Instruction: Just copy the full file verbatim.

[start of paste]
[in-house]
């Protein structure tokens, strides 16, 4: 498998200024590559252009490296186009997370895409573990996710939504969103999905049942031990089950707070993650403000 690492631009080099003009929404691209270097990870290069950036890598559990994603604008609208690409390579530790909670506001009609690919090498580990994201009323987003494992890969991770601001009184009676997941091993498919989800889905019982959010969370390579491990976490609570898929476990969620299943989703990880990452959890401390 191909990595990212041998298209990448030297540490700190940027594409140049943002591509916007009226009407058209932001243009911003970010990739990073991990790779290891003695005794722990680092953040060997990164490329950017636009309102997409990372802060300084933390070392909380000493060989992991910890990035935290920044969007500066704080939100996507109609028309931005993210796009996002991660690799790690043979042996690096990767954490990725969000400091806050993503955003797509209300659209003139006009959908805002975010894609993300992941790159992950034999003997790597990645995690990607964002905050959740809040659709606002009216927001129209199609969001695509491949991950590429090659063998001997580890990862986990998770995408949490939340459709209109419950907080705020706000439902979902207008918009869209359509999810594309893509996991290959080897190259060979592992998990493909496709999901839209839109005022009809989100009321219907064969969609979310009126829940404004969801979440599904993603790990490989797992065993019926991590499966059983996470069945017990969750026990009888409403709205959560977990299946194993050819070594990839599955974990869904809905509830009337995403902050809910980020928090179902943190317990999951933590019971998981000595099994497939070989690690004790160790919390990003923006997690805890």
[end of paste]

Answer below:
[in-house]
């Protein structure tokens, strides 16, 4: 498998200024590559252009490296186009997370895409573990996710939504969103999905049942031990089950707070993650403000 690492631009080099003009929404691209270097990870290069950036890598559990994603604008609208690409390579530790909670506001009609690919090498580990994201009323987003494992890969991770601001009184009676997941091993498919989800889905019982959010969370390579491990976490609570898929476990969620299943989703990880990452959890401390 191909990595990212041998298209990448030297540490700190940027594409140049943002591509916007009226009407058209932001243009911003970010990739990073991990790779290891003695005794722990680092953040060997990164490329950017636009309102997409990372802060300084933390070392909380000493060989992991910890990035935290920044969007500066704080939100996507109609028309931005993210796009996002991660690799790690043979042996690096990767954490990725969000400091806050993503955003797509209300659209003139006009959908805002975010894609993300992941790159992950034999003997790597990645995690990607964002905050959740809040659709606002009216927001129209199609969001695509491949991950590429090659063998001997580890990862986990998770995408949490939340459709209109419950907080705020706000439902979902207008918009869209359509999810594309893509996991290959080897190259060979592992998990493909496709999901839209839109005022009809989100009321219907064969969609979310009126829940404004969801979440599904993603790990490989797992065993019926991590499966059983996470069945017990969750026990009888409403709205959560977990299946194993050819070594990839599955974990869904809905509830009337995403902050809910980020928090179902943190317990999951933590019971998981000595099994497939070989690690004790160790919390990003923006997690805890």